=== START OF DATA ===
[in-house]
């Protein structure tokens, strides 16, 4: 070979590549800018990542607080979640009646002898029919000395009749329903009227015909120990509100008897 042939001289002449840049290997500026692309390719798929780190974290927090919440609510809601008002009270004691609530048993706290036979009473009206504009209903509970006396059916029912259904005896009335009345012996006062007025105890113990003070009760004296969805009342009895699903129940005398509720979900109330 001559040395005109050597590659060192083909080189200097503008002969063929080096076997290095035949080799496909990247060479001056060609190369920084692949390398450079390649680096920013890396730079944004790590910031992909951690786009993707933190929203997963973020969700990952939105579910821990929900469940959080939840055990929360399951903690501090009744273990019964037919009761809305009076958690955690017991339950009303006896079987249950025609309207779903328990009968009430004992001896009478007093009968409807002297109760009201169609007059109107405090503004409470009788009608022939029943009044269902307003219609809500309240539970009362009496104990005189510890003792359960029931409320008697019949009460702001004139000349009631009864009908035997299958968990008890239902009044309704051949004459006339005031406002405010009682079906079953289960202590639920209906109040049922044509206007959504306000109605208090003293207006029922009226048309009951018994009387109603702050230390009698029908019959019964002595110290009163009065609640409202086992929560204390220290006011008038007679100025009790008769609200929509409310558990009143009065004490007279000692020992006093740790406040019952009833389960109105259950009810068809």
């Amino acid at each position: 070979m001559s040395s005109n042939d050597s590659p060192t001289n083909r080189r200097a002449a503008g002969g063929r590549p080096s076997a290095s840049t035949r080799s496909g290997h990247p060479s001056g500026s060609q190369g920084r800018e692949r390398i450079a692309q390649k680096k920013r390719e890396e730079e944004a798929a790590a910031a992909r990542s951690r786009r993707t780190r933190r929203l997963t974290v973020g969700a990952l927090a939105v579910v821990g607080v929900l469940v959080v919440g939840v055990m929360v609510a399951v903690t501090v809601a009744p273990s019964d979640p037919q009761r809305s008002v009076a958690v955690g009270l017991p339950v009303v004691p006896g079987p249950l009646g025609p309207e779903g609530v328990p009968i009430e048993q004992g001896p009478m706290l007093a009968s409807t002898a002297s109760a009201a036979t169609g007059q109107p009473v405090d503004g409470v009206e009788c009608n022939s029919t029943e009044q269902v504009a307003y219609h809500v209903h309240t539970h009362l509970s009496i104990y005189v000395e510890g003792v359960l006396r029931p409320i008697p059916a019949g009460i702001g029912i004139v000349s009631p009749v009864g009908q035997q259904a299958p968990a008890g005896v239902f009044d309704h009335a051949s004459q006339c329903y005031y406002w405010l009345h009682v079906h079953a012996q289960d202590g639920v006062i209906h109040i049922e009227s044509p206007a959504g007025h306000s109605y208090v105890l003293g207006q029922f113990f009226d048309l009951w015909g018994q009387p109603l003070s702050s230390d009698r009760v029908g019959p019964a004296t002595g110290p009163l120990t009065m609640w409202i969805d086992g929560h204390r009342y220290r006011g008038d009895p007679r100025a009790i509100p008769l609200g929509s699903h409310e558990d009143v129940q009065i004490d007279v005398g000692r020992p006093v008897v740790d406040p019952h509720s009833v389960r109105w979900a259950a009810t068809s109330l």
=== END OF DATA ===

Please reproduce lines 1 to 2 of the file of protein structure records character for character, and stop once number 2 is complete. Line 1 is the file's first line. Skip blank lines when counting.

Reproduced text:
[in-house]
């Protein structure tokens, strides 16, 4: 070979590549800018990542607080979640009646002898029919000395009749329903009227015909120990509100008897 042939001289002449840049290997500026692309390719798929780190974290927090919440609510809601008002009270004691609530048993706290036979009473009206504009209903509970006396059916029912259904005896009335009345012996006062007025105890113990003070009760004296969805009342009895699903129940005398509720979900109330 001559040395005109050597590659060192083909080189200097503008002969063929080096076997290095035949080799496909990247060479001056060609190369920084692949390398450079390649680096920013890396730079944004790590910031992909951690786009993707933190929203997963973020969700990952939105579910821990929900469940959080939840055990929360399951903690501090009744273990019964037919009761809305009076958690955690017991339950009303006896079987249950025609309207779903328990009968009430004992001896009478007093009968409807002297109760009201169609007059109107405090503004409470009788009608022939029943009044269902307003219609809500309240539970009362009496104990005189510890003792359960029931409320008697019949009460702001004139000349009631009864009908035997299958968990008890239902009044309704051949004459006339005031406002405010009682079906079953289960202590639920209906109040049922044509206007959504306000109605208090003293207006029922009226048309009951018994009387109603702050230390009698029908019959019964002595110290009163009065609640409202086992929560204390220290006011008038007679100025009790008769609200929509409310558990009143009065004490007279000692020992006093740790406040019952009833389960109105259950009810068809």